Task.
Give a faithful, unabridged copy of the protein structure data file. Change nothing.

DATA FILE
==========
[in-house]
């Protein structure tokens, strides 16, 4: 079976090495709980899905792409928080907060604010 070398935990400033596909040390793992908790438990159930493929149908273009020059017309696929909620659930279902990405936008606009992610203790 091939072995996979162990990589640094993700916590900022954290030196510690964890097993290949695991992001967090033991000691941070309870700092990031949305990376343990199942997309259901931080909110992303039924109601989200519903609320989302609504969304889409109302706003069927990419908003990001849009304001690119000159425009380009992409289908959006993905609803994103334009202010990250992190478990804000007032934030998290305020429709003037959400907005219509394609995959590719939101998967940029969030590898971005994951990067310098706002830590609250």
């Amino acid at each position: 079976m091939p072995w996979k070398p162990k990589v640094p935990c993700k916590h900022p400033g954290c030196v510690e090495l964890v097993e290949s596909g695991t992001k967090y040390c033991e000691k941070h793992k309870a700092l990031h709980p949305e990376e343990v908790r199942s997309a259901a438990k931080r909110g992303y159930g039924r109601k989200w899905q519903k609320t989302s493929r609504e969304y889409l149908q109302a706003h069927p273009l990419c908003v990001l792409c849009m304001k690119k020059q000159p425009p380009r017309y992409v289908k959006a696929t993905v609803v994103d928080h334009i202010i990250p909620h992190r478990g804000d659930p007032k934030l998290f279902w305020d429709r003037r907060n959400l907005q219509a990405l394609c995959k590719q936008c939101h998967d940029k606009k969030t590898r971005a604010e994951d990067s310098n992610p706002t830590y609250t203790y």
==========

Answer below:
[in-house]
């Protein structure tokens, strides 16, 4: 079976090495709980899905792409928080907060604010 070398935990400033596909040390793992908790438990159930493929149908273009020059017309696929909620659930279902990405936008606009992610203790 091939072995996979162990990589640094993700916590900022954290030196510690964890097993290949695991992001967090033991000691941070309870700092990031949305990376343990199942997309259901931080909110992303039924109601989200519903609320989302609504969304889409109302706003069927990419908003990001849009304001690119000159425009380009992409289908959006993905609803994103334009202010990250992190478990804000007032934030998290305020429709003037959400907005219509394609995959590719939101998967940029969030590898971005994951990067310098706002830590609250």
């Amino acid at each position: 079976m091939p072995w996979k070398p162990k990589v640094p935990c993700k916590h900022p400033g954290c030196v510690e090495l964890v097993e290949s596909g695991t992001k967090y040390c033991e000691k941070h793992k309870a700092l990031h709980p949305e990376e343990v908790r199942s997309a259901a438990k931080r909110g992303y159930g039924r109601k989200w899905q519903k609320t989302s493929r609504e969304y889409l149908q109302a706003h069927p273009l990419c908003v990001l792409c849009m304001k690119k020059q000159p425009p380009r017309y992409v289908k959006a696929t993905v609803v994103d928080h334009i202010i990250p909620h992190r478990g804000d659930p007032k934030l998290f279902w305020d429709r003037r907060n959400l907005q219509a990405l394609c995959k590719q936008c939101h998967d940029k606009k969030t590898r971005a604010e994951d990067s310098n992610p706002t830590y609250t203790y």